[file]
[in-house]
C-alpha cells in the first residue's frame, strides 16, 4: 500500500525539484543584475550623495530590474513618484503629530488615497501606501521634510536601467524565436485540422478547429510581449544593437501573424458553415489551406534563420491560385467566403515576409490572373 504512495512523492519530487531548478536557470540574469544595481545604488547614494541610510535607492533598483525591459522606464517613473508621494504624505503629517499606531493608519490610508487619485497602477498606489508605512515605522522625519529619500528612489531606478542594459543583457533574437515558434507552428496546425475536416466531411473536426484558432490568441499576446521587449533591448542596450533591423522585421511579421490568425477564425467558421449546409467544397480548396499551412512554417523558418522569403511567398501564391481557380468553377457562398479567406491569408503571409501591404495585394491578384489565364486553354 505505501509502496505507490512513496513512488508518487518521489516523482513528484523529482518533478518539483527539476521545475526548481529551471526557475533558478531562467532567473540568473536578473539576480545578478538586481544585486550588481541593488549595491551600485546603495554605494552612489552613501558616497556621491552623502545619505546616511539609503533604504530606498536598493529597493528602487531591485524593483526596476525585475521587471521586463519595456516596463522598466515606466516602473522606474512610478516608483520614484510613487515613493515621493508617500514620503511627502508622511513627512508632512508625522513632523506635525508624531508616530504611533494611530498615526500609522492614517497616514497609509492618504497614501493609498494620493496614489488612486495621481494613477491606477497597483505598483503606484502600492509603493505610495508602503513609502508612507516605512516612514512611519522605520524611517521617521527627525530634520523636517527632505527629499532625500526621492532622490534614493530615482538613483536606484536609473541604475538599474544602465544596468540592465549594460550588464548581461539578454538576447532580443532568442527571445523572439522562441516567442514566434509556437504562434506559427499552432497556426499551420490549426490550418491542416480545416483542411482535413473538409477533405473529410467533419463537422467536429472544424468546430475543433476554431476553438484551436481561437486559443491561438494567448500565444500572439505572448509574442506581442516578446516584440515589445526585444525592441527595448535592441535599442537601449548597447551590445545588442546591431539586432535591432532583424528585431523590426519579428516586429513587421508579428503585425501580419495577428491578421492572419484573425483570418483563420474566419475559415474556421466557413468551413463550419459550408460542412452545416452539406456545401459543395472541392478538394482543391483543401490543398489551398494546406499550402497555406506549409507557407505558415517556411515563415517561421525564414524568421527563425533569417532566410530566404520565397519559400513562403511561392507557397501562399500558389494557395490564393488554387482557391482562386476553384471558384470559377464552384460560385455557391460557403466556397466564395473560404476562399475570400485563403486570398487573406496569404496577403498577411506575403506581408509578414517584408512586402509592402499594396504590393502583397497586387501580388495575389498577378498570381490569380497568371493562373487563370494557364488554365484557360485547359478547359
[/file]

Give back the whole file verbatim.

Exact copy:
[in-house]
C-alpha cells in the first residue's frame, strides 16, 4: 500500500525539484543584475550623495530590474513618484503629530488615497501606501521634510536601467524565436485540422478547429510581449544593437501573424458553415489551406534563420491560385467566403515576409490572373 504512495512523492519530487531548478536557470540574469544595481545604488547614494541610510535607492533598483525591459522606464517613473508621494504624505503629517499606531493608519490610508487619485497602477498606489508605512515605522522625519529619500528612489531606478542594459543583457533574437515558434507552428496546425475536416466531411473536426484558432490568441499576446521587449533591448542596450533591423522585421511579421490568425477564425467558421449546409467544397480548396499551412512554417523558418522569403511567398501564391481557380468553377457562398479567406491569408503571409501591404495585394491578384489565364486553354 505505501509502496505507490512513496513512488508518487518521489516523482513528484523529482518533478518539483527539476521545475526548481529551471526557475533558478531562467532567473540568473536578473539576480545578478538586481544585486550588481541593488549595491551600485546603495554605494552612489552613501558616497556621491552623502545619505546616511539609503533604504530606498536598493529597493528602487531591485524593483526596476525585475521587471521586463519595456516596463522598466515606466516602473522606474512610478516608483520614484510613487515613493515621493508617500514620503511627502508622511513627512508632512508625522513632523506635525508624531508616530504611533494611530498615526500609522492614517497616514497609509492618504497614501493609498494620493496614489488612486495621481494613477491606477497597483505598483503606484502600492509603493505610495508602503513609502508612507516605512516612514512611519522605520524611517521617521527627525530634520523636517527632505527629499532625500526621492532622490534614493530615482538613483536606484536609473541604475538599474544602465544596468540592465549594460550588464548581461539578454538576447532580443532568442527571445523572439522562441516567442514566434509556437504562434506559427499552432497556426499551420490549426490550418491542416480545416483542411482535413473538409477533405473529410467533419463537422467536429472544424468546430475543433476554431476553438484551436481561437486559443491561438494567448500565444500572439505572448509574442506581442516578446516584440515589445526585444525592441527595448535592441535599442537601449548597447551590445545588442546591431539586432535591432532583424528585431523590426519579428516586429513587421508579428503585425501580419495577428491578421492572419484573425483570418483563420474566419475559415474556421466557413468551413463550419459550408460542412452545416452539406456545401459543395472541392478538394482543391483543401490543398489551398494546406499550402497555406506549409507557407505558415517556411515563415517561421525564414524568421527563425533569417532566410530566404520565397519559400513562403511561392507557397501562399500558389494557395490564393488554387482557391482562386476553384471558384470559377464552384460560385455557391460557403466556397466564395473560404476562399475570400485563403486570398487573406496569404496577403498577411506575403506581408509578414517584408512586402509592402499594396504590393502583397497586387501580388495575389498577378498570381490569380497568371493562373487563370494557364488554365484557360485547359478547359